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I am designing a new website from scratch and wondered what cons could have in developing the whole site within a CANVAS element.

I am aware of compatibility issues with IE6/7/8 but that's not important for this project. But I do care, for example, the Google search engine behavior and mobile compatibily.

The main reason why I chose this way is to have the posibility to code advanced effects and animations over elements and pictures which are not posible with pure HTML5/CSS.

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Maybe put your text content which is relevant to search engines over the canvas as regular html and the design you draw on canvas? I mean, of course you don't want to make visual effects on the text anyway because nobody would read that. But you'd probably run into too much trouble trying to reinvent the wheel for say, making a fluid/elastic layout? –  Delta Aug 13 '12 at 20:03
Exactly, you get my point. The first idea was to create a floating HTML over a huge CANVAS, once there I could code some background effects and even duplicate any HTML element and animate it outside CSS3/JS limitations. –  Uiman Sep 7 '12 at 14:28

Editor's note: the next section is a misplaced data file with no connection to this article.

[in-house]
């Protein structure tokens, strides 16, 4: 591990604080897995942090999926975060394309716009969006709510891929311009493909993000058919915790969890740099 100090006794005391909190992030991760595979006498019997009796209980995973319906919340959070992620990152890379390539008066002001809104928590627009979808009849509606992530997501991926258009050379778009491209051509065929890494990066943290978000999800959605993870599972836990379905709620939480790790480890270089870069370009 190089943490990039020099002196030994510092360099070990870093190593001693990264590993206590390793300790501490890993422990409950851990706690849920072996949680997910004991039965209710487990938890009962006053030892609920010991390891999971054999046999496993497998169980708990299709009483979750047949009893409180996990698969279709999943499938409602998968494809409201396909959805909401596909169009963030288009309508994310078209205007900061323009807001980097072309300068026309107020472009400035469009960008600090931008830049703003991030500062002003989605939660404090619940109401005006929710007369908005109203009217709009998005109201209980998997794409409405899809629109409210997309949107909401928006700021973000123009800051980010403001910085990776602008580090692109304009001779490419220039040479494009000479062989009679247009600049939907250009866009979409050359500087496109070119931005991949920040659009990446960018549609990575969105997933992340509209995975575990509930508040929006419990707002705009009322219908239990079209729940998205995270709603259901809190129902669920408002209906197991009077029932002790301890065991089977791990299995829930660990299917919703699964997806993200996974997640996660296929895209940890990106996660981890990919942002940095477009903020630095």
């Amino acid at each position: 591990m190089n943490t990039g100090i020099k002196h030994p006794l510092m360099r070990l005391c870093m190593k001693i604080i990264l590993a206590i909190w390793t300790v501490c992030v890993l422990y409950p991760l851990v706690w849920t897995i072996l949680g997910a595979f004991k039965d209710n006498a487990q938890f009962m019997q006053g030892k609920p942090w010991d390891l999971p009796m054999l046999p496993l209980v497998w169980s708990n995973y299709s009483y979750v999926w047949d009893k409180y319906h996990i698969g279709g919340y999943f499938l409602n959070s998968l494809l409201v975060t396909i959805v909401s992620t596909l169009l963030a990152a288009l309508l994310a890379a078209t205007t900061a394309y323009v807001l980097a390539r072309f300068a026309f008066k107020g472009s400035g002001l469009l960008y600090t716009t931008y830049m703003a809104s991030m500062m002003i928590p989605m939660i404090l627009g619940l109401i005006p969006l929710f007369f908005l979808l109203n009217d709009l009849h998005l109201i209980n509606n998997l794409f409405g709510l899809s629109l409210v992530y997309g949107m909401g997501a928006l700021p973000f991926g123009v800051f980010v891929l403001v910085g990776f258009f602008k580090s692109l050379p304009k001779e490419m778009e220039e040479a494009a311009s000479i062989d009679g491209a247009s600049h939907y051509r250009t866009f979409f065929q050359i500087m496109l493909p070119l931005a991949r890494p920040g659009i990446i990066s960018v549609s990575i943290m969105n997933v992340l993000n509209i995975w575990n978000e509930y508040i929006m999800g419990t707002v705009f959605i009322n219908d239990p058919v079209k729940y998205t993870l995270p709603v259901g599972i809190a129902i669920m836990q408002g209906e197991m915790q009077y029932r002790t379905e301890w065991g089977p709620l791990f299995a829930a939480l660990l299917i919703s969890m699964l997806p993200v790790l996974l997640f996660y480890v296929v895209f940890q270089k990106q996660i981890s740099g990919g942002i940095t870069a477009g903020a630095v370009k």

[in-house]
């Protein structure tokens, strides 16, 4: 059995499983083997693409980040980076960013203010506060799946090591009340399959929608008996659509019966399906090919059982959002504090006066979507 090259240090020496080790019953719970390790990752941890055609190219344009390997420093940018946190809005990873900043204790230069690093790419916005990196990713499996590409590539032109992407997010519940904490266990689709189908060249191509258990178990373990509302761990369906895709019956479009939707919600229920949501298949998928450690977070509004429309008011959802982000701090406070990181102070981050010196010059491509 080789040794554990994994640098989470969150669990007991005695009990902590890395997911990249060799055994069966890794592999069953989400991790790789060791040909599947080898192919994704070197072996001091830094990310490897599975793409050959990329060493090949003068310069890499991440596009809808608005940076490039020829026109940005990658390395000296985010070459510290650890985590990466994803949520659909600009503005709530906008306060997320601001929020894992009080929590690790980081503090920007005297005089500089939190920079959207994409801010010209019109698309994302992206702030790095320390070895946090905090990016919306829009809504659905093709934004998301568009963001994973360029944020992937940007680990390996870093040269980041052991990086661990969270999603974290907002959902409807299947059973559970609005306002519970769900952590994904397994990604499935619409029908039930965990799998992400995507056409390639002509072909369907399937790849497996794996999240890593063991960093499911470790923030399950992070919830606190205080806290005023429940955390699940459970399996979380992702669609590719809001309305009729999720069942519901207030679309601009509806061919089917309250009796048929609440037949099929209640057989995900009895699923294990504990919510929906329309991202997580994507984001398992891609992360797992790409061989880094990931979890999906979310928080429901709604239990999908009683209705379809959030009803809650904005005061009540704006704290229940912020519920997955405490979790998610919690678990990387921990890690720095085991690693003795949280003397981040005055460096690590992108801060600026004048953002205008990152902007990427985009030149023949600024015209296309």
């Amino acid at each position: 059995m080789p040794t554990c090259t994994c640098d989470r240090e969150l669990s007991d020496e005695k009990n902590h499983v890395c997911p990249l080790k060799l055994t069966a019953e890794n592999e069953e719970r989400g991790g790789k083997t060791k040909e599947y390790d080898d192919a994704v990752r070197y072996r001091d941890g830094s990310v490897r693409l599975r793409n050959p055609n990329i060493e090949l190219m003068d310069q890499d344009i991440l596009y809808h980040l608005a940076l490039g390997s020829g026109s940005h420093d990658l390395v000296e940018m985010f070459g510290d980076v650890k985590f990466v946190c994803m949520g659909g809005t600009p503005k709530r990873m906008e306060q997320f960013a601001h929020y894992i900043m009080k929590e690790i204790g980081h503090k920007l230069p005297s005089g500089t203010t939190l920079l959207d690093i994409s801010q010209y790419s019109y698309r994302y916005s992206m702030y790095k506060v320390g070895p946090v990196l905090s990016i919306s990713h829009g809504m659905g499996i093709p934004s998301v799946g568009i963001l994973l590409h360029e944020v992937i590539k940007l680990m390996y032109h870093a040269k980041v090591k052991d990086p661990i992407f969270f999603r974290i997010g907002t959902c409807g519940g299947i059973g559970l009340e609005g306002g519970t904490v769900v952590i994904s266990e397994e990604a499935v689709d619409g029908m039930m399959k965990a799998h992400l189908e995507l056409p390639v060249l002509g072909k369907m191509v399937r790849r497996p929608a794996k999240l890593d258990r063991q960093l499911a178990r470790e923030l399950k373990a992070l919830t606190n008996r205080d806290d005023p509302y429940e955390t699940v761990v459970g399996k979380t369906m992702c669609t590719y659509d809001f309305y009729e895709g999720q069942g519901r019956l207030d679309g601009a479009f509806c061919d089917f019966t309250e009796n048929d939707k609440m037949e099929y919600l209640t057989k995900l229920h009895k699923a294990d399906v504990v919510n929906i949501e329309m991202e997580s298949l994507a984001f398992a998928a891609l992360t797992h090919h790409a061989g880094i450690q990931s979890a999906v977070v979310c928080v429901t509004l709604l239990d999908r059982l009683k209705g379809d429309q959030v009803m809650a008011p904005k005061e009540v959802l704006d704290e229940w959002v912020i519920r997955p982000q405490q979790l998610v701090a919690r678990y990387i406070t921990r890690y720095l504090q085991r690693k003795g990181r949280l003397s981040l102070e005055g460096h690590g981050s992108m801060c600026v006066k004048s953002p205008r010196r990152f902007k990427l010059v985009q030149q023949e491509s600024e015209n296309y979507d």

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up vote 9 down vote accepted

Canvas is an element for raster graphics. It's good for parts of the page, but not for whole page. Page is document. It needs to be machine readable too. If your whole website consists of canvas, then search engine bots, screen readers, browsers plugins, and other bits of software won't be able to access it. Creating a website with canvas is like preparing a document with paint program instead of word processor. It's possible but not practical. Could be a good idea for an experiment, but if you are doing this for production, then you should re-consider.

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So would it be advisable to use canvas element entirely for a "web app" instead of a "website" given that search engine bots would not be reading that. –  EternallyCurious Nov 19 '13 at 11:25
Yes, lots of web apps are output to a canvas element to display data –  Dean Meehan Mar 13 '14 at 15:08

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